It should be noted though that of the 12 patients in the trial, two have died. One of the patient with ALS had progressed much further than Ted and was already in a wheelchair. The interesting aspect would have been what might have happened if the injections were place into this patient’s cervical spinal cord (neck) instead of the lower spinal cord. The other patient died of a heart attack.
Investigators since have stated that the conditions of eight of the remaining 10 patients have not changed. Based on these results the team is asking the FDA to allow the trial to continue by injecting stem cells higher on the spine into the cervical spinal cord.
As exciting as this all is, once again the finances of the company are going to come into play. The company does not generate any revenue and the financing has come primarily from the sale of securities. As of June 30, 2011, the company had cash and cash equivalents on hand of $6,141,843. In the first half of 2011 the monthly cash burn rate was approximately $900,000. Needless to say, CUR will need to raise additional capital to fund their operating expenses and future expansion. With the trials so early on in their stages it is almost certain that the additional financing requirements will result in dilution to the existing stockholders.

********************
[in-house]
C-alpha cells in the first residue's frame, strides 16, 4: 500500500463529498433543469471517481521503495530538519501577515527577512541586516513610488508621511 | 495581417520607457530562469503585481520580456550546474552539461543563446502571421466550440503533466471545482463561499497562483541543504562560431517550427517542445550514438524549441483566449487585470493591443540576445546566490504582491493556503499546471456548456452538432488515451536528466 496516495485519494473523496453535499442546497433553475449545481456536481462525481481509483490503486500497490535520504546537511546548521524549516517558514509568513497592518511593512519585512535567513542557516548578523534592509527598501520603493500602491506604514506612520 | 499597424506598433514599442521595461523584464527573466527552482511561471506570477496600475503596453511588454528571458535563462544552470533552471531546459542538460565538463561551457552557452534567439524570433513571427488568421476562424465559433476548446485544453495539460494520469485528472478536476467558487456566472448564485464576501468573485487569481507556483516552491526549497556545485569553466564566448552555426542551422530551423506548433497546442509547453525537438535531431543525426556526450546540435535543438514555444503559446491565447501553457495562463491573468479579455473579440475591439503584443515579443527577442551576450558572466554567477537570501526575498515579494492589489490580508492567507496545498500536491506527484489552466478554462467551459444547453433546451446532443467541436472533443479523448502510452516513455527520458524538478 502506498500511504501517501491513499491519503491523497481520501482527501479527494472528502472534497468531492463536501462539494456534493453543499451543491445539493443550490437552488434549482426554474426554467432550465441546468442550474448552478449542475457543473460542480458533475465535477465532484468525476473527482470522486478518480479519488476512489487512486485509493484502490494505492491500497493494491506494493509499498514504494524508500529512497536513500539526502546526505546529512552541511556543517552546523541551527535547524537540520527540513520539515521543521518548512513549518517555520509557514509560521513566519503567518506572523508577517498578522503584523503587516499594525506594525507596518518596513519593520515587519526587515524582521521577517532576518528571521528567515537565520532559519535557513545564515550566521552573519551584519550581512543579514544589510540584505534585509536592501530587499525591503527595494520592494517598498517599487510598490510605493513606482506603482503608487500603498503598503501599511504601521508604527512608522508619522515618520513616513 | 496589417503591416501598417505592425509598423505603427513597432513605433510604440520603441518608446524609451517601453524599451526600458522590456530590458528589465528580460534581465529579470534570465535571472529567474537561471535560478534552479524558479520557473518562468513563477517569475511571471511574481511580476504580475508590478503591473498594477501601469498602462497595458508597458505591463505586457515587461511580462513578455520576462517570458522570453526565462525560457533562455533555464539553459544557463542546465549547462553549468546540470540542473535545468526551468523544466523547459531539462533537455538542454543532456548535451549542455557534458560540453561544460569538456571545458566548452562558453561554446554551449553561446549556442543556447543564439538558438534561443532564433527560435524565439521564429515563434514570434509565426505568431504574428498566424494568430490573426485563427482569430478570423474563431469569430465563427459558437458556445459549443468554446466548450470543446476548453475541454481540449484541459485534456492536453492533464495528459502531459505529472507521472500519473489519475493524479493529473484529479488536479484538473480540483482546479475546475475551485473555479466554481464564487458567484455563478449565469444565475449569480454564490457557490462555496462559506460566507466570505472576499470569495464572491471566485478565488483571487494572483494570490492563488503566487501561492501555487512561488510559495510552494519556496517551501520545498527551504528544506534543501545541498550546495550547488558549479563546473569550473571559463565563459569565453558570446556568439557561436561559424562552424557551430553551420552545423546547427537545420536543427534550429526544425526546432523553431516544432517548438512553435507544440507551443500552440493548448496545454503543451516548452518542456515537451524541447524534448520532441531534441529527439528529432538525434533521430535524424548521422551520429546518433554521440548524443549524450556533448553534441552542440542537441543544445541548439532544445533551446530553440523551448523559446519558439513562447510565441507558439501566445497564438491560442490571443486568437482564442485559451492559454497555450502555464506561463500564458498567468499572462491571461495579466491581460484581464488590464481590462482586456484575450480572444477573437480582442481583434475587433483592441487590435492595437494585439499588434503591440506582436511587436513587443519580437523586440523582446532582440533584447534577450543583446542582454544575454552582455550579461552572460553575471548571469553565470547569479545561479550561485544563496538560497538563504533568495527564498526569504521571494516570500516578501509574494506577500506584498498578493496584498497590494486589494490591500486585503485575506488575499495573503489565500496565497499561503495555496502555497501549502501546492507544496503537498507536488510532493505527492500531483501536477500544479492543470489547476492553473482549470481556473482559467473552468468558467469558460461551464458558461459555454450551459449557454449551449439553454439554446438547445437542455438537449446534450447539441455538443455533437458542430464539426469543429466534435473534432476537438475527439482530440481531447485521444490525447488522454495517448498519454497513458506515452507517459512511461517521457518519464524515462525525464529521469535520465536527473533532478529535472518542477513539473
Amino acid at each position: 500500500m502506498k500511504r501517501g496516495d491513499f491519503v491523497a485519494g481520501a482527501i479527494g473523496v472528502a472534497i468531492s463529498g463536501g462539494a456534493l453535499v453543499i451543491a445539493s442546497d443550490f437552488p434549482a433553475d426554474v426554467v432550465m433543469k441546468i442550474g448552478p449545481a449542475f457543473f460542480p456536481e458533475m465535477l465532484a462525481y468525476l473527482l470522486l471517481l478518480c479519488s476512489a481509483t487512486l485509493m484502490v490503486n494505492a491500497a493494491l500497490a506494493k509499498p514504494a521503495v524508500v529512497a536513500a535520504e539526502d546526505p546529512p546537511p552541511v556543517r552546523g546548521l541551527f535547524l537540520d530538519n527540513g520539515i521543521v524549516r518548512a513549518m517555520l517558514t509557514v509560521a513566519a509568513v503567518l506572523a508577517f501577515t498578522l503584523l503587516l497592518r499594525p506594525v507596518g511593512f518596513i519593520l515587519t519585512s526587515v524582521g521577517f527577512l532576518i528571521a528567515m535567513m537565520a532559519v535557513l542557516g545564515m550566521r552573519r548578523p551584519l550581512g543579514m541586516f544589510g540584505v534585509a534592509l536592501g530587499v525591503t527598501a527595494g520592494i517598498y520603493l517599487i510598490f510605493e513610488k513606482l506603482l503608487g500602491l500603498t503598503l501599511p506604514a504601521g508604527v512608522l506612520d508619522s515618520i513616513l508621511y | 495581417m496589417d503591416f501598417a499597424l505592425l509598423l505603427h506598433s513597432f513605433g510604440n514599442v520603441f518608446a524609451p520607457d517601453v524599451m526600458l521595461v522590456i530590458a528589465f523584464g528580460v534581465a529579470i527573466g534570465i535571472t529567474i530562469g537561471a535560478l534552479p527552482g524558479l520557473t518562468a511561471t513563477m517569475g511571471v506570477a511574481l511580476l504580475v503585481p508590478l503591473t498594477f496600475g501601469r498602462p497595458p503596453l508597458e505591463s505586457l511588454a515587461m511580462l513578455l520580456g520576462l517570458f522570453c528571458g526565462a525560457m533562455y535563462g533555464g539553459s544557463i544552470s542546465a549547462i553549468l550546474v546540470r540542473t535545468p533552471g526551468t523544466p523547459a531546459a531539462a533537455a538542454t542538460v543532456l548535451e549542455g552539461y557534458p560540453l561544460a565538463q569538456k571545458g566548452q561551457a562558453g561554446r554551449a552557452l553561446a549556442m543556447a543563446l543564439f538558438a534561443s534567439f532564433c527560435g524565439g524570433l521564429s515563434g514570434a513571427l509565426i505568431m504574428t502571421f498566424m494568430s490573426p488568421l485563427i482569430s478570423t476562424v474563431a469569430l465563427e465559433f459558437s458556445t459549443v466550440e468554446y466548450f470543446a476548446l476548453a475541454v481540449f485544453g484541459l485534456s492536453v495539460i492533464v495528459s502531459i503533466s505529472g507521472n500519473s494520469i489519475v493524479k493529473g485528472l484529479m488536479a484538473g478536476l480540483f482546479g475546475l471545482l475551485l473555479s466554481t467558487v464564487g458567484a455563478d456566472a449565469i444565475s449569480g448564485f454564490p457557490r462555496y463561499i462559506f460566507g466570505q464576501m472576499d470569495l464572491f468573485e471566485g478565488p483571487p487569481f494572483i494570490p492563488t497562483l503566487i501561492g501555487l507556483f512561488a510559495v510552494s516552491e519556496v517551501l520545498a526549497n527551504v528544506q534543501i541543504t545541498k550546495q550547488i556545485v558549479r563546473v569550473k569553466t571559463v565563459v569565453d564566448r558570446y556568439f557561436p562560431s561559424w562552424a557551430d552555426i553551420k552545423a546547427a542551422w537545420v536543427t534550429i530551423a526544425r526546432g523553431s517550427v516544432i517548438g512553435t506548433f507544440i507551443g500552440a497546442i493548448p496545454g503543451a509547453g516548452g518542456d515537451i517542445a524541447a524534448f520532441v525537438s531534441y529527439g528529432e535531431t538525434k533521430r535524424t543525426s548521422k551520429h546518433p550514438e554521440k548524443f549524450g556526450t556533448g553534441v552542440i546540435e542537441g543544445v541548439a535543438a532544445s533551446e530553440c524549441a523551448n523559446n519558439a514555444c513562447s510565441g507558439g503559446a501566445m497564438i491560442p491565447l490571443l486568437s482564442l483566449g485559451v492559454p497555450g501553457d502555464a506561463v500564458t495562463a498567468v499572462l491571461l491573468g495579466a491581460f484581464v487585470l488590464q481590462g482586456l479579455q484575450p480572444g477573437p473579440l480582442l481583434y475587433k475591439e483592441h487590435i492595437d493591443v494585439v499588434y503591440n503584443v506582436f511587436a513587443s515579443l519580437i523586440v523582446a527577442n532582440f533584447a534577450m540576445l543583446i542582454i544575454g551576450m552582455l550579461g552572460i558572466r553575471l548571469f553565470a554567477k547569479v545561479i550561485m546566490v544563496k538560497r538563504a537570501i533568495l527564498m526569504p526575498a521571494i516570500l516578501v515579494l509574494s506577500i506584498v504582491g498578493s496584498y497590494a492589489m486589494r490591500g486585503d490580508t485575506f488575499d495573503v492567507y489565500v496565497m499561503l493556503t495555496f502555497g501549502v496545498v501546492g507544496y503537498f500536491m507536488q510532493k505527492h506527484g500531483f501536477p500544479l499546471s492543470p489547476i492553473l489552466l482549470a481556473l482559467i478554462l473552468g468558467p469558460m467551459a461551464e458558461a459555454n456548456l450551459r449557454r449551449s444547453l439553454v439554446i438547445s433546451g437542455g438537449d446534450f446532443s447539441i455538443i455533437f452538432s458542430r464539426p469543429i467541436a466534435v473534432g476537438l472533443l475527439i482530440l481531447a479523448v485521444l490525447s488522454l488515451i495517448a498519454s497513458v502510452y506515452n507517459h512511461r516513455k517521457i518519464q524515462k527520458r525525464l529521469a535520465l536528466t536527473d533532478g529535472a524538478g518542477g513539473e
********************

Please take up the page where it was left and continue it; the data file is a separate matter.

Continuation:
The question becomes if CUR will become ultimately successful and find a treatment to ALS. If so then one must wonder if the other listed ailments might be treated in a similar manner. Will they be the ones to ignite the spark?
In conclusion, there are many more stem cell companies trying to address current health issues. Most share the same problems in that they just lack the funding to continue their work. That being the case they continually have to go back to the equity markets and further dilute stock holders to a point that new potential investors have little interest. On the opposite side of the equation, if any of these companies can prove their stem cell technologies can address these unmet medical needs then the sky is the limit for them and their stock price. Big Parma will waste little time in either partnering or acquiring the companies to further their hold in the market place. Until such time we as investors are all left to wonder who will be first to usher in the coming revolution.